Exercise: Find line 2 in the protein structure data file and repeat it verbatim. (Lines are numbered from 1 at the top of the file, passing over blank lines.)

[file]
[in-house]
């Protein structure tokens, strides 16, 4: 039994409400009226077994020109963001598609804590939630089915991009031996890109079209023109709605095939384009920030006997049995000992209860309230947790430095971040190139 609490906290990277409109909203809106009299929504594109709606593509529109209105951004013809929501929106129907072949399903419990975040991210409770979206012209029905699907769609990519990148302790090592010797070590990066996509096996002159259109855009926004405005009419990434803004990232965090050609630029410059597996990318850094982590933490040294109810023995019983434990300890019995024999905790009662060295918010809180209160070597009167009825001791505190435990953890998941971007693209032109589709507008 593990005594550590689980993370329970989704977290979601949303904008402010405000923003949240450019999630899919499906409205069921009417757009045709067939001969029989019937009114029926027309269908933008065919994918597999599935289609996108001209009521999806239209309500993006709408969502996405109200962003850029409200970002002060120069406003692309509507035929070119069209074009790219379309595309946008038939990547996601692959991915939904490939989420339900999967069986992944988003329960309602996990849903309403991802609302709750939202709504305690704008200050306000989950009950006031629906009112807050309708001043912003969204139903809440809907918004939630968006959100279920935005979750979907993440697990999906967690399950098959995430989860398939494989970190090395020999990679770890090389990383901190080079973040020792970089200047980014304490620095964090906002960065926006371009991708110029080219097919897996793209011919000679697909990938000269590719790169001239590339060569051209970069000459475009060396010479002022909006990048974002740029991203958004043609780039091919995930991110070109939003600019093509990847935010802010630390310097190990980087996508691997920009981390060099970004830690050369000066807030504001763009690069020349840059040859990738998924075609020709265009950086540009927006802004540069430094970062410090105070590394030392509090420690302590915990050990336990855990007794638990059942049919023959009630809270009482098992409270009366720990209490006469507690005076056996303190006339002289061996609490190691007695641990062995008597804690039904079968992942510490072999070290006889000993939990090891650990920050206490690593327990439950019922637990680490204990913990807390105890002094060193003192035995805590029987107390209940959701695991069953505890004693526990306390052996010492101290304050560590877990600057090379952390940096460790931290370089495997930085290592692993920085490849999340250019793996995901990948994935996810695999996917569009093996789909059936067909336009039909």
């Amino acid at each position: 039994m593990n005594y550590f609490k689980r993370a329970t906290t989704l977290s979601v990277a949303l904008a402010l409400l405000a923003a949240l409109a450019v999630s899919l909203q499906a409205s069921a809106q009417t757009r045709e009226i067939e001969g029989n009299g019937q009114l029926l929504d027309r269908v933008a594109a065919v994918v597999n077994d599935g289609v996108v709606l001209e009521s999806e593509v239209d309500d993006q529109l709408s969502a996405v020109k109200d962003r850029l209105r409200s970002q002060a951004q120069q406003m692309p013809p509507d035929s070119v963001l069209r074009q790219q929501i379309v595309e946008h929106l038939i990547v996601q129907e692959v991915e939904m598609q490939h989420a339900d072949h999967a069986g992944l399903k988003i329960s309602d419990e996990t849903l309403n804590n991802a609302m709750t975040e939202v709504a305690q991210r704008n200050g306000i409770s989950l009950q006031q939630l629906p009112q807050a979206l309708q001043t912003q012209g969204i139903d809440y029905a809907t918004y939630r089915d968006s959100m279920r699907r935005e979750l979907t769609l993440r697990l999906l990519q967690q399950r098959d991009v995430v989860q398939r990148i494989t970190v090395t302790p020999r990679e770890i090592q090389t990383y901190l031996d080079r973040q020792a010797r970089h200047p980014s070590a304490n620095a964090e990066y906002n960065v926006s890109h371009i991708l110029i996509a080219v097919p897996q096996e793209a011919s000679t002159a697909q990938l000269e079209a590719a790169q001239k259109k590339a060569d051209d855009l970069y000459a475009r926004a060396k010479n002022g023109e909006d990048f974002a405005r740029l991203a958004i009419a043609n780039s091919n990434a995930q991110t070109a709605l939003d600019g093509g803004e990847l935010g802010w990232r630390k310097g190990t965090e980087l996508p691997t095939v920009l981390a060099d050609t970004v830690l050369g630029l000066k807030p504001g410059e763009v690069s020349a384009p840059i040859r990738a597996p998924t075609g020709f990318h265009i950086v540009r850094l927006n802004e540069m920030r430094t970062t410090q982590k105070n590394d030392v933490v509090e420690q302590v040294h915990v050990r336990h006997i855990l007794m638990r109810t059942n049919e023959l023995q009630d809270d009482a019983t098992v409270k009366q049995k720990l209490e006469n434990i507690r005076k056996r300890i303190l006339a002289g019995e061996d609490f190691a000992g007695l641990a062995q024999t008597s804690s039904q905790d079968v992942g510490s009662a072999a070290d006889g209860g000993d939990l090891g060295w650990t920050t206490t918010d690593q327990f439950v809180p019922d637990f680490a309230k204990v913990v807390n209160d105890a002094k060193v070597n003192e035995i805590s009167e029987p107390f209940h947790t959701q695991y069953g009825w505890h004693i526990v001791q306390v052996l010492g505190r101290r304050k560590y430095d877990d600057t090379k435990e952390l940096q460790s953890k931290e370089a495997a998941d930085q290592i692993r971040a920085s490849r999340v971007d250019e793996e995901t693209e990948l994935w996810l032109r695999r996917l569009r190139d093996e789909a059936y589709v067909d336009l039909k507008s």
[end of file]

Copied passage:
């Protein structure tokens, strides 16, 4: 039994409400009226077994020109963001598609804590939630089915991009031996890109079209023109709605095939384009920030006997049995000992209860309230947790430095971040190139 609490906290990277409109909203809106009299929504594109709606593509529109209105951004013809929501929106129907072949399903419990975040991210409770979206012209029905699907769609990519990148302790090592010797070590990066996509096996002159259109855009926004405005009419990434803004990232965090050609630029410059597996990318850094982590933490040294109810023995019983434990300890019995024999905790009662060295918010809180209160070597009167009825001791505190435990953890998941971007693209032109589709507008 593990005594550590689980993370329970989704977290979601949303904008402010405000923003949240450019999630899919499906409205069921009417757009045709067939001969029989019937009114029926027309269908933008065919994918597999599935289609996108001209009521999806239209309500993006709408969502996405109200962003850029409200970002002060120069406003692309509507035929070119069209074009790219379309595309946008038939990547996601692959991915939904490939989420339900999967069986992944988003329960309602996990849903309403991802609302709750939202709504305690704008200050306000989950009950006031629906009112807050309708001043912003969204139903809440809907918004939630968006959100279920935005979750979907993440697990999906967690399950098959995430989860398939494989970190090395020999990679770890090389990383901190080079973040020792970089200047980014304490620095964090906002960065926006371009991708110029080219097919897996793209011919000679697909990938000269590719790169001239590339060569051209970069000459475009060396010479002022909006990048974002740029991203958004043609780039091919995930991110070109939003600019093509990847935010802010630390310097190990980087996508691997920009981390060099970004830690050369000066807030504001763009690069020349840059040859990738998924075609020709265009950086540009927006802004540069430094970062410090105070590394030392509090420690302590915990050990336990855990007794638990059942049919023959009630809270009482098992409270009366720990209490006469507690005076056996303190006339002289061996609490190691007695641990062995008597804690039904079968992942510490072999070290006889000993939990090891650990920050206490690593327990439950019922637990680490204990913990807390105890002094060193003192035995805590029987107390209940959701695991069953505890004693526990306390052996010492101290304050560590877990600057090379952390940096460790931290370089495997930085290592692993920085490849999340250019793996995901990948994935996810695999996917569009093996789909059936067909336009039909």